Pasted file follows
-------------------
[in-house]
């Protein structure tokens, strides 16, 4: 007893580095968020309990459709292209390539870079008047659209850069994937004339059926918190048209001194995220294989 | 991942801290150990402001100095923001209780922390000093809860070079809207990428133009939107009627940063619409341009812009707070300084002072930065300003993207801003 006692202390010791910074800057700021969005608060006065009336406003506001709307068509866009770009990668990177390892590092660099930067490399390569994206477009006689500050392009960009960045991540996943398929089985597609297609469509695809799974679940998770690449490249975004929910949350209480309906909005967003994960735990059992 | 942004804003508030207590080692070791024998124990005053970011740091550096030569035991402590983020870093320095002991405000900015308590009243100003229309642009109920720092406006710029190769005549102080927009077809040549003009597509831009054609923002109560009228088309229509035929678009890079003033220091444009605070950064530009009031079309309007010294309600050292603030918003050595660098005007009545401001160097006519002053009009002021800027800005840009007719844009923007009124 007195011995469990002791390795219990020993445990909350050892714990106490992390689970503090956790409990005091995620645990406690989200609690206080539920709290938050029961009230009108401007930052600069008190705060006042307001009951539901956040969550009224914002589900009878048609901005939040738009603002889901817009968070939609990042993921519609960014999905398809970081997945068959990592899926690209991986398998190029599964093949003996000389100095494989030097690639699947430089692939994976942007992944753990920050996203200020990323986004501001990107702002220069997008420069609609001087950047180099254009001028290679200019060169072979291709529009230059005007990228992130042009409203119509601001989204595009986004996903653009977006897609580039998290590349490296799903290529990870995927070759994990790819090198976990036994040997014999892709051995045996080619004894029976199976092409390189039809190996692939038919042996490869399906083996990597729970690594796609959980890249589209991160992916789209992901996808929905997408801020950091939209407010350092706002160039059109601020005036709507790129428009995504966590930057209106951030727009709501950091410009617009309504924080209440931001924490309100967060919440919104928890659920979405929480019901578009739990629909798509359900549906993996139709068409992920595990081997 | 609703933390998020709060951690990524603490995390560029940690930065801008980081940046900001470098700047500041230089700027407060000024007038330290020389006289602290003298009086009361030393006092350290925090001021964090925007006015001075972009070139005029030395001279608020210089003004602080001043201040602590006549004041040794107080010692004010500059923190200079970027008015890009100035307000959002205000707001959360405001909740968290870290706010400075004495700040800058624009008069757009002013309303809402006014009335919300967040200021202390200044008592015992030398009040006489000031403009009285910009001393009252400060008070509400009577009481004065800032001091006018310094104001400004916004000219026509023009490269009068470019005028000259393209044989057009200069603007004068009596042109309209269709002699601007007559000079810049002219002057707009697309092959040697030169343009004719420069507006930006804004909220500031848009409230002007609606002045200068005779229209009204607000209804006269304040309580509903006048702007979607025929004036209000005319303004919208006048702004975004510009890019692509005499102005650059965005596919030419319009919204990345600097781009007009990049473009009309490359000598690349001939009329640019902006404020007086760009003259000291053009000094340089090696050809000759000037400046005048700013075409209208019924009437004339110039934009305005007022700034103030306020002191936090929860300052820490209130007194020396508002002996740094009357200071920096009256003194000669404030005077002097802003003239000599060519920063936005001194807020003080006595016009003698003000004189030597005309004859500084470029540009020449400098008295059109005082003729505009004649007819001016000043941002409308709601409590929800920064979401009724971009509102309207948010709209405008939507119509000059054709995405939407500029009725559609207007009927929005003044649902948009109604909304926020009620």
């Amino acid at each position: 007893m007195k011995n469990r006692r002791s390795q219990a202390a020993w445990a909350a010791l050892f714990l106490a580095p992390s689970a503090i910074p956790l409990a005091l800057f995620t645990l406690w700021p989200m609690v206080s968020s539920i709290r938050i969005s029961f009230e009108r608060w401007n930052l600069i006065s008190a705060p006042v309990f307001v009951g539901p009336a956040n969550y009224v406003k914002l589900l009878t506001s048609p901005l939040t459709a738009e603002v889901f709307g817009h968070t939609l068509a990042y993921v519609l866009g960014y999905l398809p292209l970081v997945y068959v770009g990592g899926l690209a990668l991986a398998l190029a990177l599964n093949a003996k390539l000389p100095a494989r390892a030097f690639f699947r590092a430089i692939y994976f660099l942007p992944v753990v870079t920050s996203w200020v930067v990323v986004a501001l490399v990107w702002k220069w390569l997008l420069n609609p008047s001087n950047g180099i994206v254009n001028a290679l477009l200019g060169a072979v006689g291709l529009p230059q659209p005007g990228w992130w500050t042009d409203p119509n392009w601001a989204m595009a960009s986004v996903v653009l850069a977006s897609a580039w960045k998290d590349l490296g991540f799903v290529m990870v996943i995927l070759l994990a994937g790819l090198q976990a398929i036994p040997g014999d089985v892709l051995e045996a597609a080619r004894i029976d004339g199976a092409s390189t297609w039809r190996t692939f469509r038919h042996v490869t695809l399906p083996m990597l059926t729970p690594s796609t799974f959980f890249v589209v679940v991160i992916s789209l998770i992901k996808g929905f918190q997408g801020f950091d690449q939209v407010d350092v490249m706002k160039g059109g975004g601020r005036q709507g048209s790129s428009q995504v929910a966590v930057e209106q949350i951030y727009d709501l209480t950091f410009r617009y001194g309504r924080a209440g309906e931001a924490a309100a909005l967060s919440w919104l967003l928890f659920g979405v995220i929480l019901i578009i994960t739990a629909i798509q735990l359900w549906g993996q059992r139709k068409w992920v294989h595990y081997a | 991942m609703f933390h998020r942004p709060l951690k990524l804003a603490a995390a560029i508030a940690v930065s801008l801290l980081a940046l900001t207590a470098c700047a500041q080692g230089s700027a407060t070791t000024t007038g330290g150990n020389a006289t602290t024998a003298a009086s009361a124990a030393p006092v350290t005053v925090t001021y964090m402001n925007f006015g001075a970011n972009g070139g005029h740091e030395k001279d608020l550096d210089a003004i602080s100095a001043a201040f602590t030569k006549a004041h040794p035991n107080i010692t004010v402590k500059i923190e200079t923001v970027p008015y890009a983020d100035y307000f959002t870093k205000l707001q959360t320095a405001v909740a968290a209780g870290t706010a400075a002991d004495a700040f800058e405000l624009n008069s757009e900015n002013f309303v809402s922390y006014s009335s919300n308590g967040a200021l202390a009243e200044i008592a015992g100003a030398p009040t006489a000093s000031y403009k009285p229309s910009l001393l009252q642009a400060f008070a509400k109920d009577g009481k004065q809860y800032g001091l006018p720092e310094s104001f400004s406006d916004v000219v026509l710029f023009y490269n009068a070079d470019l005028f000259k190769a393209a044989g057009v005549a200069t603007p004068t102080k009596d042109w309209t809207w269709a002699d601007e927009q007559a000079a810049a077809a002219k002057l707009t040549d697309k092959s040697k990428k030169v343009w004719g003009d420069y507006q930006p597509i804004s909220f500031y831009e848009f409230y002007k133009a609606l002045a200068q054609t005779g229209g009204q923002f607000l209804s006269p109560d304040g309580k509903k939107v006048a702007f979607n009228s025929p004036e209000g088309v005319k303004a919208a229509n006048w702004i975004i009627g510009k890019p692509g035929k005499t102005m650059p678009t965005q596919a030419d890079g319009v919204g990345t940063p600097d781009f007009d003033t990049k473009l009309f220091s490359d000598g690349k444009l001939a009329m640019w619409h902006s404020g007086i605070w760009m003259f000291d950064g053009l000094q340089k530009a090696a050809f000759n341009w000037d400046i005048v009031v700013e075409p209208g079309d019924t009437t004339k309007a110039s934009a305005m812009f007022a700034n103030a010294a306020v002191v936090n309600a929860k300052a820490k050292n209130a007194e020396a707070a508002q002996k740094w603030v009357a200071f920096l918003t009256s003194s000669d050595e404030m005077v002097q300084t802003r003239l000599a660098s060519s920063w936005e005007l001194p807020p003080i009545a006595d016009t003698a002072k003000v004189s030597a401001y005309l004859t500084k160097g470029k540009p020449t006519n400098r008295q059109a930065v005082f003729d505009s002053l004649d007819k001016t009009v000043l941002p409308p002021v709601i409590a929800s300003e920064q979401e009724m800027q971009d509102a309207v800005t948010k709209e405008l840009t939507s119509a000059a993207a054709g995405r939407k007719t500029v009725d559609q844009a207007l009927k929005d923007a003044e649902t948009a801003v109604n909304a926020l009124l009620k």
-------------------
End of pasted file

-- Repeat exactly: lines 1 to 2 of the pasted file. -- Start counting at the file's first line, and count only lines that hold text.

[in-house]
């Protein structure tokens, strides 16, 4: 007893580095968020309990459709292209390539870079008047659209850069994937004339059926918190048209001194995220294989 | 991942801290150990402001100095923001209780922390000093809860070079809207990428133009939107009627940063619409341009812009707070300084002072930065300003993207801003 006692202390010791910074800057700021969005608060006065009336406003506001709307068509866009770009990668990177390892590092660099930067490399390569994206477009006689500050392009960009960045991540996943398929089985597609297609469509695809799974679940998770690449490249975004929910949350209480309906909005967003994960735990059992 | 942004804003508030207590080692070791024998124990005053970011740091550096030569035991402590983020870093320095002991405000900015308590009243100003229309642009109920720092406006710029190769005549102080927009077809040549003009597509831009054609923002109560009228088309229509035929678009890079003033220091444009605070950064530009009031079309309007010294309600050292603030918003050595660098005007009545401001160097006519002053009009002021800027800005840009007719844009923007009124 007195011995469990002791390795219990020993445990909350050892714990106490992390689970503090956790409990005091995620645990406690989200609690206080539920709290938050029961009230009108401007930052600069008190705060006042307001009951539901956040969550009224914002589900009878048609901005939040738009603002889901817009968070939609990042993921519609960014999905398809970081997945068959990592899926690209991986398998190029599964093949003996000389100095494989030097690639699947430089692939994976942007992944753990920050996203200020990323986004501001990107702002220069997008420069609609001087950047180099254009001028290679200019060169072979291709529009230059005007990228992130042009409203119509601001989204595009986004996903653009977006897609580039998290590349490296799903290529990870995927070759994990790819090198976990036994040997014999892709051995045996080619004894029976199976092409390189039809190996692939038919042996490869399906083996990597729970690594796609959980890249589209991160992916789209992901996808929905997408801020950091939209407010350092706002160039059109601020005036709507790129428009995504966590930057209106951030727009709501950091410009617009309504924080209440931001924490309100967060919440919104928890659920979405929480019901578009739990629909798509359900549906993996139709068409992920595990081997 | 609703933390998020709060951690990524603490995390560029940690930065801008980081940046900001470098700047500041230089700027407060000024007038330290020389006289602290003298009086009361030393006092350290925090001021964090925007006015001075972009070139005029030395001279608020210089003004602080001043201040602590006549004041040794107080010692004010500059923190200079970027008015890009100035307000959002205000707001959360405001909740968290870290706010400075004495700040800058624009008069757009002013309303809402006014009335919300967040200021202390200044008592015992030398009040006489000031403009009285910009001393009252400060008070509400009577009481004065800032001091006018310094104001400004916004000219026509023009490269009068470019005028000259393209044989057009200069603007004068009596042109309209269709002699601007007559000079810049002219002057707009697309092959040697030169343009004719420069507006930006804004909220500031848009409230002007609606002045200068005779229209009204607000209804006269304040309580509903006048702007979607025929004036209000005319303004919208006048702004975004510009890019692509005499102005650059965005596919030419319009919204990345600097781009007009990049473009009309490359000598690349001939009329640019902006404020007086760009003259000291053009000094340089090696050809000759000037400046005048700013075409209208019924009437004339110039934009305005007022700034103030306020002191936090929860300052820490209130007194020396508002002996740094009357200071920096009256003194000669404030005077002097802003003239000599060519920063936005001194807020003080006595016009003698003000004189030597005309004859500084470029540009020449400098008295059109005082003729505009004649007819001016000043941002409308709601409590929800920064979401009724971009509102309207948010709209405008939507119509000059054709995405939407500029009725559609207007009927929005003044649902948009109604909304926020009620």